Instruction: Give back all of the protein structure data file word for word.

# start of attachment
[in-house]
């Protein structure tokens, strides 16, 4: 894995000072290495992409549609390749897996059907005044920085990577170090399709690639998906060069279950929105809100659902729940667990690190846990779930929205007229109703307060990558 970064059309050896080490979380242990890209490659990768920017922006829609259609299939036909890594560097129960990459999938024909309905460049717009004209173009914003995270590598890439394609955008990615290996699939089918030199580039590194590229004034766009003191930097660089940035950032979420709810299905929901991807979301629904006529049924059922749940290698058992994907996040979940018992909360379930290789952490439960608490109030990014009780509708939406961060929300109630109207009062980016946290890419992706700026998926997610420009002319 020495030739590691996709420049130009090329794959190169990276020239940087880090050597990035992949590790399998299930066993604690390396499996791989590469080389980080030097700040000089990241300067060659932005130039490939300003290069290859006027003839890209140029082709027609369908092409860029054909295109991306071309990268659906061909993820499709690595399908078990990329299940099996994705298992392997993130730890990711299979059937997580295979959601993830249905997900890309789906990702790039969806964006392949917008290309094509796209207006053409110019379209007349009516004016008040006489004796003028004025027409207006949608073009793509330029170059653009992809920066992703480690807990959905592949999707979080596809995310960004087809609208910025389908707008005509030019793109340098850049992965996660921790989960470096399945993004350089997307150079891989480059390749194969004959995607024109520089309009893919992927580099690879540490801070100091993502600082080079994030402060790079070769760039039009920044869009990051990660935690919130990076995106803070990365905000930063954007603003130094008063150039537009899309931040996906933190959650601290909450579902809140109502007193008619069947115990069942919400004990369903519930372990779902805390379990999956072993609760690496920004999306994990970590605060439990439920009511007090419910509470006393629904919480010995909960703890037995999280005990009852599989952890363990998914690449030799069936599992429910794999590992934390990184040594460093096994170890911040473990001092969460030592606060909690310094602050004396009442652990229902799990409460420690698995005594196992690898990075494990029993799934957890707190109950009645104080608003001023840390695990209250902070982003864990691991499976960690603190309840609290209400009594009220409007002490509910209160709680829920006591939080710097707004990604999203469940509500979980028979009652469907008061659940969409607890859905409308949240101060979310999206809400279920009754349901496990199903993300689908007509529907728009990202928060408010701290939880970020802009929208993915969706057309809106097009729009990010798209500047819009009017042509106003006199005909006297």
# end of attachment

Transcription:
[in-house]
């Protein structure tokens, strides 16, 4: 894995000072290495992409549609390749897996059907005044920085990577170090399709690639998906060069279950929105809100659902729940667990690190846990779930929205007229109703307060990558 970064059309050896080490979380242990890209490659990768920017922006829609259609299939036909890594560097129960990459999938024909309905460049717009004209173009914003995270590598890439394609955008990615290996699939089918030199580039590194590229004034766009003191930097660089940035950032979420709810299905929901991807979301629904006529049924059922749940290698058992994907996040979940018992909360379930290789952490439960608490109030990014009780509708939406961060929300109630109207009062980016946290890419992706700026998926997610420009002319 020495030739590691996709420049130009090329794959190169990276020239940087880090050597990035992949590790399998299930066993604690390396499996791989590469080389980080030097700040000089990241300067060659932005130039490939300003290069290859006027003839890209140029082709027609369908092409860029054909295109991306071309990268659906061909993820499709690595399908078990990329299940099996994705298992392997993130730890990711299979059937997580295979959601993830249905997900890309789906990702790039969806964006392949917008290309094509796209207006053409110019379209007349009516004016008040006489004796003028004025027409207006949608073009793509330029170059653009992809920066992703480690807990959905592949999707979080596809995310960004087809609208910025389908707008005509030019793109340098850049992965996660921790989960470096399945993004350089997307150079891989480059390749194969004959995607024109520089309009893919992927580099690879540490801070100091993502600082080079994030402060790079070769760039039009920044869009990051990660935690919130990076995106803070990365905000930063954007603003130094008063150039537009899309931040996906933190959650601290909450579902809140109502007193008619069947115990069942919400004990369903519930372990779902805390379990999956072993609760690496920004999306994990970590605060439990439920009511007090419910509470006393629904919480010995909960703890037995999280005990009852599989952890363990998914690449030799069936599992429910794999590992934390990184040594460093096994170890911040473990001092969460030592606060909690310094602050004396009442652990229902799990409460420690698995005594196992690898990075494990029993799934957890707190109950009645104080608003001023840390695990209250902070982003864990691991499976960690603190309840609290209400009594009220409007002490509910209160709680829920006591939080710097707004990604999203469940509500979980028979009652469907008061659940969409607890859905409308949240101060979310999206809400279920009754349901496990199903993300689908007509529907728009990202928060408010701290939880970020802009929208993915969706057309809106097009729009990010798209500047819009009017042509106003006199005909006297």